Pregnant inmates file lawsuit over Allegheny County Jail solitary confinement
December 19, 2016 2:24 PM
The Allegheny County Jail.
By Paula Reed Ward / Pittsburgh Post-Gazette
In one instance, the federal lawsuit alleges, the pregnant woman was placed in solitary confinement for having a library book that had pictures and envelopes inside it.
In another instance, a pregnant inmate had three pairs of shoes instead of two.
In none of the instances in which five pregnant women were held for up to 22 days in solitary confinement at the Allegheny County Jail were any of them accused of any kind of violence while incarcerated.
They now are suing, alleging cruel and unusual punishment, as well as due-process violations, for being held in cells for up to 24 hours a day without adequate prenatal care or nutrition. Three of the women still are inmates at the jail.
“Anecdotally, they’re using [solitary confinement] as the first and last resort for discipline or to express disappointment,” said Bret Grote, the lead attorney on the lawsuit filed Monday in U.S. District Court.
The 26-page complaint demands that jail administrators immediately stop placing pregnant women in solitary confinement and adhere to constitutional obligations for health and safety of pregnant women, including providing a healthy diet, prenatal vitamins and necessary supplements.
The complaint also asks that the administration be required to provide hearings for inmates prior to being subjected to solitary confinement — which sometimes occurs in the infirmary or traditional cells and is often a status at the jail rather than a physical location.
County spokeswoman Amie Downs said the county does not comment on pending litigation.
She did, however, share the jail’s policy for using solitary confinement. According to Warden Orlando Harper, who is a defendant in the complaint, pregnant inmates who commit minor jail infractions can be placed in solitary with medical clearance.
Pregnant inmates who commit major infractions, such as placing medication in the cheek and not swallowing it, “fighting [and] serious contraband recovery,” are transferred to the infirmary, where they are segregated but given 24-hour monitoring and a “recreation plan to ensure adequate out of cell time will be provided.”
“The conditions of solitary confinement and inadequate nutrition faced by pregnant women at ACJ are causing severe psychological anguish, constant hunger and putting them and their pregnancies at risk of permanent harm,” Mr. Grote said. “The Constitution does not permit this.”
Attorneys for the women are asking that the complaint be certified as a class-action, although it is unclear how many women are currently pregnant in the jail. Recent reports showed there were 34 in October, 38 in July and 13 in February and March.
The lawsuit also names as defendants Allegheny County, deputy wardens Simon Wainwright and Monica Long, and Sgt. Jesse Andrascik.
It was filed by the Abolitionist Law Center, the Pennsylvania Institutional Law Project, the American Civil Liberties Union of Pennsylvania and attorney David Fawcett with ReedSmith.
The lawsuit cites recommendations from the U.S. Department of Justice and the National Commission on Correctional Health Care that advise against keeping pregnant women in restrictive housing, not only because of their medical needs but also because they are “especially susceptible to its harmful psychological effects.”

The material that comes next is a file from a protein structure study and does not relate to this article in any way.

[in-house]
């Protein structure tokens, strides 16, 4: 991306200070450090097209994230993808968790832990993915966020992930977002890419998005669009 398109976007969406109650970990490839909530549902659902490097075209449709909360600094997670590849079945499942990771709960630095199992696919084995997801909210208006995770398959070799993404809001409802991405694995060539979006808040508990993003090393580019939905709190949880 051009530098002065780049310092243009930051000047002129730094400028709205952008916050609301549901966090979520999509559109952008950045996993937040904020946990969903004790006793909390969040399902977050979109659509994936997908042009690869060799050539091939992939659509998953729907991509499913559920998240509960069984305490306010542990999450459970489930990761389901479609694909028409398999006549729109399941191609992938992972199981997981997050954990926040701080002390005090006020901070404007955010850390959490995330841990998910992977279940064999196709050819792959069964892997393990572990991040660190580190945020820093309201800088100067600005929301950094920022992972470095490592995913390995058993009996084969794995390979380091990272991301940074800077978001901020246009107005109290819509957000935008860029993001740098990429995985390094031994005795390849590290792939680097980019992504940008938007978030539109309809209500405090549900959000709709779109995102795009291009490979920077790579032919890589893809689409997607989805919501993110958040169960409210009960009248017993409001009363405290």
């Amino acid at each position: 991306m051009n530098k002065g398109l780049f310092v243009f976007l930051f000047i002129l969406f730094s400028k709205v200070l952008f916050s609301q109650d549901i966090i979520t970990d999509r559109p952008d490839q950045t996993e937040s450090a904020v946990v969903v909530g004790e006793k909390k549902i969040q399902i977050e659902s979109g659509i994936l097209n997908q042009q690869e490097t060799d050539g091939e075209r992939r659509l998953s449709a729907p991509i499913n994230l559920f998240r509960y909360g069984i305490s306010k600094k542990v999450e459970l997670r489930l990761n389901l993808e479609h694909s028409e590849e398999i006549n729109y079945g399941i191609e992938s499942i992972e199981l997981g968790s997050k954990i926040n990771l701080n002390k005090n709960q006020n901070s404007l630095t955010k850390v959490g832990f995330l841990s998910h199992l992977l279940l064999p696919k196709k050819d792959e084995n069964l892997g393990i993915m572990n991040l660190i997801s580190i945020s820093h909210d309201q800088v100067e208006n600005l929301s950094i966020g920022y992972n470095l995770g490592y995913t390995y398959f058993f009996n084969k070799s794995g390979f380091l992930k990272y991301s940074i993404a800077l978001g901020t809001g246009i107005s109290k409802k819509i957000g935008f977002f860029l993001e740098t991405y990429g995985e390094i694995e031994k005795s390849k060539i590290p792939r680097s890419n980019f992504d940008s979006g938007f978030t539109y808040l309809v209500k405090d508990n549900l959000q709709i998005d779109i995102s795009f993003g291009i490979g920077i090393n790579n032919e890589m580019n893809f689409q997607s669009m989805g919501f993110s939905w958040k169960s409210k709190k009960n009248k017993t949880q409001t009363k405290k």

Among the concerns outlined in the lawsuit is nutrition.
According to the lawsuit, the “pregnancy diet” at the jail is “nutritionally inadequate even for pregnant inmates in general population.”
It consists of three meals a day plus an evening snack. A typical meal, the complaint said, is a thin hamburger between two slices of bread with no toppings, less than a half-cup of canned fruit, less than a half-cup of canned vegetables and a half-pint of milk. The evening snack might be an egg and some peanut butter.
The complaint alleges that pregnant women routinely don’t receive those portions and often do not get any evening snack.
In a grievance filed June 8 — 12 days after she was put in solitary confinement — plaintiff Mersiha Tuzlic, 29, complained that she was in solitary even though her case was still being investigated.
“I’ve been extremely compliant and haven’t complained, even though I’ve only received one hour of rec and one shower this entire time,” she wrote. “I feel really grimy and unsanitary. I’m pregnant, restless, neurotic and emotional. The captain who put me in investigatative status isn’t responding to my inquiries. I don’t know what else to do. I just want to sit in the gym for a while. I’m claustrophobic, and it’s getting to me. If there’s anything you can do at all — anything — please consider helping me! I’m high-risk pregnancy as is, and this is driving me nuts. Thank you for listening.”
The administration’s response was, “If this is a problem, don’t come to jail.”
A report given to Jail Oversight Board members this month expressed concern about the high number of pregnant women housed at the jail and their access to proper nutrition and health care.
Board members Terri Klein and county Controller Chelsa Wagner made an unannounced visit to the jail on a Friday evening in October. In a written report, they expressed concerns about the women’s diets.
Allegheny County Common Pleas Judge Joseph Williams, who is the outgoing board chair, said no judge wants to put a pregnant woman in jail.
“Just from a business model, they’re expensive, they’re risky,” he said.
In addition to Ms. Tuzlic, the women named as plaintiffs in the complaint are Elizabeth Seitz, 28; Riva DePasse, 27; Jill Hendricks, 38; and Kiari Day, 27.
Paula Reed Ward: firstname.lastname@example.org. Staff writer Kate Giammarise contributed.